completely without Tolkien-esque elements and which encompass a much
richer and more nuanced view of morality and human character. Steven
Erikson's Malazan novels were some of the first but he has recently
been joined by fine writers like Richard Morgan (THE STEEL REMAINS) and
Patrick Rothfuss (THE NAME OF THE WIND).
But without a significant readership, it doesn't really matter how the
books have changed. And that's the complementary part of the
shift that I'm talking about. All the authors I've mentioned in
this column are top sellers at Borderlands. At one time or
another we've been hard pressed to keep enough copies in stock to meet
demand and there is no sign of the popularity slowing. So it
seems that fantasy readers are developing an appetite for novels in
which the traditional elements of fantasy are present but in which
there is a much more real-world expression of the complexity of choices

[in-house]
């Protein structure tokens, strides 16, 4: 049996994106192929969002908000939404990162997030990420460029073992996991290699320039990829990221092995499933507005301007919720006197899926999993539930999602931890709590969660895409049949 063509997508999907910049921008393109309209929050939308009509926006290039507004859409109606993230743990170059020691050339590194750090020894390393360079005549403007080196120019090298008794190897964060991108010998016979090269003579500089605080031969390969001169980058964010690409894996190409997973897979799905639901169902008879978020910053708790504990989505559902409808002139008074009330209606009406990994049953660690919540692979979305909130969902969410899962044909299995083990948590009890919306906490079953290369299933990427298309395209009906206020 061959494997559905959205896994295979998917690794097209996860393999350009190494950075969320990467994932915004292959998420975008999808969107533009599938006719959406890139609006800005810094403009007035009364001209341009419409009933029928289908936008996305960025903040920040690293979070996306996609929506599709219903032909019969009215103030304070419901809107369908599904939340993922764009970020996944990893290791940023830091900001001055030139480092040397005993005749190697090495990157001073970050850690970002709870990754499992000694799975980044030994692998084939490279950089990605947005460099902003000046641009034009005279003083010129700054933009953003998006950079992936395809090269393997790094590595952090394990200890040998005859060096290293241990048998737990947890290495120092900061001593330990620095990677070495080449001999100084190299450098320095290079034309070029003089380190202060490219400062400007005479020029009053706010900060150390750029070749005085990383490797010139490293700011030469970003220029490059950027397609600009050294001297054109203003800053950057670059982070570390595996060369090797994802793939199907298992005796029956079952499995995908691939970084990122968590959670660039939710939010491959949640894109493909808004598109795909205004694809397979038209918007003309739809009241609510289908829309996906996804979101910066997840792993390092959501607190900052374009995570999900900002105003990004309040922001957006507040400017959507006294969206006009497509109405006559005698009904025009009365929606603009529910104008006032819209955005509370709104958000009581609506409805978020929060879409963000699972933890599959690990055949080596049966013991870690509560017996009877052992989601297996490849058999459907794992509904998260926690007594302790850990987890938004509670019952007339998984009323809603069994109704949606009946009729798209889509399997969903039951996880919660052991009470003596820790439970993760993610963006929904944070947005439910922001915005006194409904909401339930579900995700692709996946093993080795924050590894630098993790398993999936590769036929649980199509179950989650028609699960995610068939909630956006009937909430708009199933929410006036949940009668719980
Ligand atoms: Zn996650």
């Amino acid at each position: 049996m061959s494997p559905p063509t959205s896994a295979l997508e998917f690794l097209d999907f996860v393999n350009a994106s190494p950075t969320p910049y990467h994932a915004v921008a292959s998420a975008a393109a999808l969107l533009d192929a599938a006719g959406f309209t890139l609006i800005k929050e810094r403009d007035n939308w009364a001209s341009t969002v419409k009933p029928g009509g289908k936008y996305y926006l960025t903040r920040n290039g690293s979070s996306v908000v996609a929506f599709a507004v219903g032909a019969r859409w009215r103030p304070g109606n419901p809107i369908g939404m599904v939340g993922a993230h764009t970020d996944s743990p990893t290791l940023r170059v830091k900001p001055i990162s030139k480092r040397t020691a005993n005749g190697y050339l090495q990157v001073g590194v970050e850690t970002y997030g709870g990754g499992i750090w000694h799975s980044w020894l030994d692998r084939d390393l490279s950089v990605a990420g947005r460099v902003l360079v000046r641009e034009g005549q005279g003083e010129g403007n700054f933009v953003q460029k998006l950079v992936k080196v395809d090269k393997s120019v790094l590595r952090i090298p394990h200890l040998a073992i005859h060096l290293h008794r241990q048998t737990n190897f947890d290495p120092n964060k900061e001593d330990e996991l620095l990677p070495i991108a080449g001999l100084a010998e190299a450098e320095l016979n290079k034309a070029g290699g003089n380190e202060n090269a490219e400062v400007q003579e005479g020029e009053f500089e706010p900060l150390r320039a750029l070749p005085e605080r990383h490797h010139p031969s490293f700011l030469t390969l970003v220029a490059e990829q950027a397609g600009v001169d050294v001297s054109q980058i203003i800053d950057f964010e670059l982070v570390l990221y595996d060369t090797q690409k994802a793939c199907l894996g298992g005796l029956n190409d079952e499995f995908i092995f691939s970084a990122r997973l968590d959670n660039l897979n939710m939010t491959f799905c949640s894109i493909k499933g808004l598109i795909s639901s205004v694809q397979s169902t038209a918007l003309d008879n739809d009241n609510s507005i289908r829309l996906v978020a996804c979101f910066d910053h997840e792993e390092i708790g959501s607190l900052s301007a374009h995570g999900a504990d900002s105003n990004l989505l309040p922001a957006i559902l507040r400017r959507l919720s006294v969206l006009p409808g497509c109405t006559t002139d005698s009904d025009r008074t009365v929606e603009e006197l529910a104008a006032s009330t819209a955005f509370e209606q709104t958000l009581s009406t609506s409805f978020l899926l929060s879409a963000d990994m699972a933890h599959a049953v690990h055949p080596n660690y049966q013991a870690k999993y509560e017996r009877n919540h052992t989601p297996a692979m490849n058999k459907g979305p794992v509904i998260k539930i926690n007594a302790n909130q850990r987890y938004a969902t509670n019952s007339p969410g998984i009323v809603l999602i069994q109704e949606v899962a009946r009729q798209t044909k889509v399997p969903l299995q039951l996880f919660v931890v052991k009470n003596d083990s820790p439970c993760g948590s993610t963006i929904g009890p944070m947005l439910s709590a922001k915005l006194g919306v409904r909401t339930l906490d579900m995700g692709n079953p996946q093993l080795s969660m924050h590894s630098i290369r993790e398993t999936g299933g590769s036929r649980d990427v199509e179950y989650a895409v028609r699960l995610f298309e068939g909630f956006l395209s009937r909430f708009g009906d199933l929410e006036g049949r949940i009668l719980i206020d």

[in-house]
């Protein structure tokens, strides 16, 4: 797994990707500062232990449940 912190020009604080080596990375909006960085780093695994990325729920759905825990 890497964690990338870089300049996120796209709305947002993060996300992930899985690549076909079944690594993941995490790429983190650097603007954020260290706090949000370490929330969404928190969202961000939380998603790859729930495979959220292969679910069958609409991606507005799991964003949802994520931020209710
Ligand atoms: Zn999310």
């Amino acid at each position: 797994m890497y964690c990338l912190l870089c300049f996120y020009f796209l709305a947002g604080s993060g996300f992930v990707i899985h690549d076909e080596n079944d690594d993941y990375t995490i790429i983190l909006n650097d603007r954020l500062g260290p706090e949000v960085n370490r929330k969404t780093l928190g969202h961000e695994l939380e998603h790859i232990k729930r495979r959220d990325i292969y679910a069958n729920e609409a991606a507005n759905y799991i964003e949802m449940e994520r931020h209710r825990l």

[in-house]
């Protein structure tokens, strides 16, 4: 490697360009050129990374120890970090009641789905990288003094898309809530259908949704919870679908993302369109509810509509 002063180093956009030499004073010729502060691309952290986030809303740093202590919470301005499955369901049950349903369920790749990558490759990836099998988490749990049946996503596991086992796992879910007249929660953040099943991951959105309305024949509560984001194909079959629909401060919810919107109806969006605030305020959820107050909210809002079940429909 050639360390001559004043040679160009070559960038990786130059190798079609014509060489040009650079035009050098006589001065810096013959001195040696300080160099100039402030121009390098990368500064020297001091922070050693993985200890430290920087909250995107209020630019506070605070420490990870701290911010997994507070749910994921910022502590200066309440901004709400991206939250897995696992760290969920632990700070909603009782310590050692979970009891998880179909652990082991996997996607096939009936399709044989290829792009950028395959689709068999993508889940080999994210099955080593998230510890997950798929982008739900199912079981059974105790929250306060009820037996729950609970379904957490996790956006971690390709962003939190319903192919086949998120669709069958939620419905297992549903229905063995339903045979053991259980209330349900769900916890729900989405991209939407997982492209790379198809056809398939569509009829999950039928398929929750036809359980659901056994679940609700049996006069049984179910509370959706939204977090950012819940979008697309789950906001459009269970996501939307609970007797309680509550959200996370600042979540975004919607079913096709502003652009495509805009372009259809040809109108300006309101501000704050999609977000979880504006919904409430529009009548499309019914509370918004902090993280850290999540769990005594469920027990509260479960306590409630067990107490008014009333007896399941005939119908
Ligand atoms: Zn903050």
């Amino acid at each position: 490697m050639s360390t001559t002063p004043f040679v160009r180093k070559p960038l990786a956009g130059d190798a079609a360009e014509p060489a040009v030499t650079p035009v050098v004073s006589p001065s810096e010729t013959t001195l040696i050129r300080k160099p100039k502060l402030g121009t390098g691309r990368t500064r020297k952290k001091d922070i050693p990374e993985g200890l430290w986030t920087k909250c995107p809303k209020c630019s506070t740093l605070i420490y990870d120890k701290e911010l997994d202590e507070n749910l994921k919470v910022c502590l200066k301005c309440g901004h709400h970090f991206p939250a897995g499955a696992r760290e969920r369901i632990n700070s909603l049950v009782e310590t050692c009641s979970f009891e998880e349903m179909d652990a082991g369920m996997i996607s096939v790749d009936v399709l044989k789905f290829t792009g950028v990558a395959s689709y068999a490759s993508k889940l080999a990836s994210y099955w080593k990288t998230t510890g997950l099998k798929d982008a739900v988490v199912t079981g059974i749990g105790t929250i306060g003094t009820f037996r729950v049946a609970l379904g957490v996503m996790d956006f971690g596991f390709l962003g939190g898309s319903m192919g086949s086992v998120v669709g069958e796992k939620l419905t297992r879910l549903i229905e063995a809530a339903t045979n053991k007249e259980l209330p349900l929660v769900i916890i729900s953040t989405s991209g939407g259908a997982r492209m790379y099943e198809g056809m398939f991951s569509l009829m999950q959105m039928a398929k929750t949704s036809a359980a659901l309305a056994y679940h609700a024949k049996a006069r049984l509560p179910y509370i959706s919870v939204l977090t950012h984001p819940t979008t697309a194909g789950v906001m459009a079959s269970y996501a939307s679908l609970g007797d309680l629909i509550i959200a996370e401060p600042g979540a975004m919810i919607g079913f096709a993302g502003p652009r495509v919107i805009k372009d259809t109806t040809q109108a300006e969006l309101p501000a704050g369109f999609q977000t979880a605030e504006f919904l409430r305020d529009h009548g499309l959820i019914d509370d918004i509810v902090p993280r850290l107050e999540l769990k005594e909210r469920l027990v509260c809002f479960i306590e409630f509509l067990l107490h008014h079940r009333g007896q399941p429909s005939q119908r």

and morality. What excites me the most is that, by accepting this
type of work, the readers are giving authors a chance to hold up a
mirror to our own world; asking questions and making observations about
ourselves rather than just delivering entertainment of the most
And the authors are taking the opportunity they've been given from
Morgan's examination of the aftermath of war and its effects on both
society and individuals to Rothfuss' tender yet cynical portrayal of
how a hero is made and even Erikson's examination of grief, remorse,
and guilt in TOLL THE HOUNDS. I look forward with anticipation to
where the next decade will take us.
Top Sellers At Borderlands
1. The City and the City by China Mieville
2. Little Brother by Cory Doctorow
3. In the Stormy Red Sky by David Drake
4. The Graveyard Book by Neil Gaiman
5. Empire Unacquainted with Defeat by Glen Cook
6. The Revolution Business by Charles Stross
7. Conspirator by C.J. Cherryh
8. Empress of Mars by Kage Baker
9. Turn Coat by Jim Butcher
10. Dead and Gone by Charlaine Harris
Mass Market Paperbacks
1. The City, Not Long After by Pat Murphy
2. Zoe's Tale by John Scalzi
3. Line War by Neal Asher
4. Relentless: The Lost Fleet by Jack Campbell
5. Dragons of Babel by Michael Swanwick
6. The Devil You Know by Mike Carey
7. Lightbreaker by Mark Teppo
8. The Prefect by Alastair Reynolds
9. Kushiel's Mercy by Jacqueline Carey